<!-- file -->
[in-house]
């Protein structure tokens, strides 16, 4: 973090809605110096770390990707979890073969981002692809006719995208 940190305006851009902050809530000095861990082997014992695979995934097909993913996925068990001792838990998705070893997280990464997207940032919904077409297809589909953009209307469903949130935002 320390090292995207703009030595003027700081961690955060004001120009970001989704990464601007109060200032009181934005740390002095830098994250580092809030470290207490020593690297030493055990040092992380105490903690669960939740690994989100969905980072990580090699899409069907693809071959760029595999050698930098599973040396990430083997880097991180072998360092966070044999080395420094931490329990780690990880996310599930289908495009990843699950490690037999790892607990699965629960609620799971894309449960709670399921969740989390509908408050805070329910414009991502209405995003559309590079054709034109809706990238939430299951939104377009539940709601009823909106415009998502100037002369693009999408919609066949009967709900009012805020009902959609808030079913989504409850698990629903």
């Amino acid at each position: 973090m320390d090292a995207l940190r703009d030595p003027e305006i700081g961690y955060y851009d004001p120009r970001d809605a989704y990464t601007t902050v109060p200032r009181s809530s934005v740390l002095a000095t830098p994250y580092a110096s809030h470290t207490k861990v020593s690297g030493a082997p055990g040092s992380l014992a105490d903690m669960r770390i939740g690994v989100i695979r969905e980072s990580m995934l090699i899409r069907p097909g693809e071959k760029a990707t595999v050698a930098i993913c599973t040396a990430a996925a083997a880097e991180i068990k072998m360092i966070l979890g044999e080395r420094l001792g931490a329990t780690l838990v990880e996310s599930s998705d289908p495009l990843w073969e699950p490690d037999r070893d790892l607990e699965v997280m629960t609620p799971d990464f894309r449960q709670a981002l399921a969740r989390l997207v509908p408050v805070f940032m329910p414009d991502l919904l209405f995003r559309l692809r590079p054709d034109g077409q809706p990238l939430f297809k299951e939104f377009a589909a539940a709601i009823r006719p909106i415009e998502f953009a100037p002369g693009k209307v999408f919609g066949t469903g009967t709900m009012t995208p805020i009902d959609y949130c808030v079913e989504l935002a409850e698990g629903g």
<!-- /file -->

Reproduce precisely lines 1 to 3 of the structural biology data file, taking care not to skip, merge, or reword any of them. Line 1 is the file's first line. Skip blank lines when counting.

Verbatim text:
[in-house]
């Protein structure tokens, strides 16, 4: 973090809605110096770390990707979890073969981002692809006719995208 940190305006851009902050809530000095861990082997014992695979995934097909993913996925068990001792838990998705070893997280990464997207940032919904077409297809589909953009209307469903949130935002 320390090292995207703009030595003027700081961690955060004001120009970001989704990464601007109060200032009181934005740390002095830098994250580092809030470290207490020593690297030493055990040092992380105490903690669960939740690994989100969905980072990580090699899409069907693809071959760029595999050698930098599973040396990430083997880097991180072998360092966070044999080395420094931490329990780690990880996310599930289908495009990843699950490690037999790892607990699965629960609620799971894309449960709670399921969740989390509908408050805070329910414009991502209405995003559309590079054709034109809706990238939430299951939104377009539940709601009823909106415009998502100037002369693009999408919609066949009967709900009012805020009902959609808030079913989504409850698990629903």
């Amino acid at each position: 973090m320390d090292a995207l940190r703009d030595p003027e305006i700081g961690y955060y851009d004001p120009r970001d809605a989704y990464t601007t902050v109060p200032r009181s809530s934005v740390l002095a000095t830098p994250y580092a110096s809030h470290t207490k861990v020593s690297g030493a082997p055990g040092s992380l014992a105490d903690m669960r770390i939740g690994v989100i695979r969905e980072s990580m995934l090699i899409r069907p097909g693809e071959k760029a990707t595999v050698a930098i993913c599973t040396a990430a996925a083997a880097e991180i068990k072998m360092i966070l979890g044999e080395r420094l001792g931490a329990t780690l838990v990880e996310s599930s998705d289908p495009l990843w073969e699950p490690d037999r070893d790892l607990e699965v997280m629960t609620p799971d990464f894309r449960q709670a981002l399921a969740r989390l997207v509908p408050v805070f940032m329910p414009d991502l919904l209405f995003r559309l692809r590079p054709d034109g077409q809706p990238l939430f297809k299951e939104f377009a589909a539940a709601i009823r006719p909106i415009e998502f953009a100037p002369g693009k209307v999408f919609g066949t469903g009967t709900m009012t995208p805020i009902d959609y949130c808030v079913e989504l935002a409850e698990g629903g």